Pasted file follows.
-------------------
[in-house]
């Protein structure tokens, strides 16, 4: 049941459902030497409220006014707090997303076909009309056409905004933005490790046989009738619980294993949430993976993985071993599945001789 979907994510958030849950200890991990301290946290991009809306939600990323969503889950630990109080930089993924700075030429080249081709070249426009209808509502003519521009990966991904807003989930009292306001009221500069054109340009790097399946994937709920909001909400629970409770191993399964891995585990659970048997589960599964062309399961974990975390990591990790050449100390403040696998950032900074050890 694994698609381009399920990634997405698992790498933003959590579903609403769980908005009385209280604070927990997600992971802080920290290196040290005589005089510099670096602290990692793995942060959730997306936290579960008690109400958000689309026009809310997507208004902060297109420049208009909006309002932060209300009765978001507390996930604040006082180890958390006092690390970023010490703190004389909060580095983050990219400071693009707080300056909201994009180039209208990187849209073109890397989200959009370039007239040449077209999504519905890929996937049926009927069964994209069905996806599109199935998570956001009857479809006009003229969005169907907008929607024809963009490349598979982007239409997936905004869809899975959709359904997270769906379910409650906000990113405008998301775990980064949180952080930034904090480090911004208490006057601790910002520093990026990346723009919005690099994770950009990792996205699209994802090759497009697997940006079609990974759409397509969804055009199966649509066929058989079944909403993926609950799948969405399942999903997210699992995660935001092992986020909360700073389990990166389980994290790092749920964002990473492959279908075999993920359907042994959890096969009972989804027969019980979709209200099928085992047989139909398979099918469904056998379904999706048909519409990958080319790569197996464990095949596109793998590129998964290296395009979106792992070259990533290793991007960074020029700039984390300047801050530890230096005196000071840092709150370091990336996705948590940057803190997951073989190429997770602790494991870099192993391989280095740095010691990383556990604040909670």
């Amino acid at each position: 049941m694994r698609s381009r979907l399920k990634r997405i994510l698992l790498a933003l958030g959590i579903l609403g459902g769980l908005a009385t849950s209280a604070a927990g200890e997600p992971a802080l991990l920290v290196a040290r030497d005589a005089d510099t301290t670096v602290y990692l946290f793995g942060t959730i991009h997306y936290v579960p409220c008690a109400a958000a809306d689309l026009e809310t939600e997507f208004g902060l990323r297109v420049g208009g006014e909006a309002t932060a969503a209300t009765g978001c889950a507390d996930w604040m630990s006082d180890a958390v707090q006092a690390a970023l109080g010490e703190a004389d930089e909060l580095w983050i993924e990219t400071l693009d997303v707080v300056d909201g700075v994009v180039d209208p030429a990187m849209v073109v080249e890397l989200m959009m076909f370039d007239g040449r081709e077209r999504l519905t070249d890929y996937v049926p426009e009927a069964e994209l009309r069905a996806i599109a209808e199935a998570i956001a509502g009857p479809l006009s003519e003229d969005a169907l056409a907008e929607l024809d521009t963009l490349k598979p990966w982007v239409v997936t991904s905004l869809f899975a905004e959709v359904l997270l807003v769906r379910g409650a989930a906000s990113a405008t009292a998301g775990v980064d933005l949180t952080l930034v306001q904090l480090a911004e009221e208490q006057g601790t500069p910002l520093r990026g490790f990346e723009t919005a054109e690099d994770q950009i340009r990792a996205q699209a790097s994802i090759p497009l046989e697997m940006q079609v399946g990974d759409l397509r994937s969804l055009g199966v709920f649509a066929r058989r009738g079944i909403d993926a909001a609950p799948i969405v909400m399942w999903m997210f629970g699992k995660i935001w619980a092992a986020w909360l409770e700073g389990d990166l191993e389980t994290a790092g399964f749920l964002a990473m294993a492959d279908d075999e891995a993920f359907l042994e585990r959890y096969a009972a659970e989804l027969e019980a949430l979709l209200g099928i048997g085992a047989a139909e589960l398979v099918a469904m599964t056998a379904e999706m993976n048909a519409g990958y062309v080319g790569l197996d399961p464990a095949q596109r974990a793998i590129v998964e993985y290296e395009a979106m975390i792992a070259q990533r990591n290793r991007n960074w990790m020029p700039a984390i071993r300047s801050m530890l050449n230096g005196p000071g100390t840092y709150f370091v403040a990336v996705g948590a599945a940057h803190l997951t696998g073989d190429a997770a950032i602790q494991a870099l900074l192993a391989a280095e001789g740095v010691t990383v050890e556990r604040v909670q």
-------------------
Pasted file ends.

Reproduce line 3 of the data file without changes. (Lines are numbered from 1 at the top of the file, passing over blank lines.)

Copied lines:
């Amino acid at each position: 049941m694994r698609s381009r979907l399920k990634r997405i994510l698992l790498a933003l958030g959590i579903l609403g459902g769980l908005a009385t849950s209280a604070a927990g200890e997600p992971a802080l991990l920290v290196a040290r030497d005589a005089d510099t301290t670096v602290y990692l946290f793995g942060t959730i991009h997306y936290v579960p409220c008690a109400a958000a809306d689309l026009e809310t939600e997507f208004g902060l990323r297109v420049g208009g006014e909006a309002t932060a969503a209300t009765g978001c889950a507390d996930w604040m630990s006082d180890a958390v707090q006092a690390a970023l109080g010490e703190a004389d930089e909060l580095w983050i993924e990219t400071l693009d997303v707080v300056d909201g700075v994009v180039d209208p030429a990187m849209v073109v080249e890397l989200m959009m076909f370039d007239g040449r081709e077209r999504l519905t070249d890929y996937v049926p426009e009927a069964e994209l009309r069905a996806i599109a209808e199935a998570i956001a509502g009857p479809l006009s003519e003229d969005a169907l056409a907008e929607l024809d521009t963009l490349k598979p990966w982007v239409v997936t991904s905004l869809f899975a905004e959709v359904l997270l807003v769906r379910g409650a989930a906000s990113a405008t009292a998301g775990v980064d933005l949180t952080l930034v306001q904090l480090a911004e009221e208490q006057g601790t500069p910002l520093r990026g490790f990346e723009t919005a054109e690099d994770q950009i340009r990792a996205q699209a790097s994802i090759p497009l046989e697997m940006q079609v399946g990974d759409l397509r994937s969804l055009g199966v709920f649509a066929r058989r009738g079944i909403d993926a909001a609950p799948i969405v909400m399942w999903m997210f629970g699992k995660i935001w619980a092992a986020w909360l409770e700073g389990d990166l191993e389980t994290a790092g399964f749920l964002a990473m294993a492959d279908d075999e891995a993920f359907l042994e585990r959890y096969a009972a659970e989804l027969e019980a949430l979709l209200g099928i048997g085992a047989a139909e589960l398979v099918a469904m599964t056998a379904e999706m993976n048909a519409g990958y062309v080319g790569l197996d399961p464990a095949q596109r974990a793998i590129v998964e993985y290296e395009a979106m975390i792992a070259q990533r990591n290793r991007n960074w990790m020029p700039a984390i071993r300047s801050m530890l050449n230096g005196p000071g100390t840092y709150f370091v403040a990336v996705g948590a599945a940057h803190l997951t696998g073989d190429a997770a950032i602790q494991a870099l900074l192993a391989a280095e001789g740095v010691t990383v050890e556990r604040v909670q």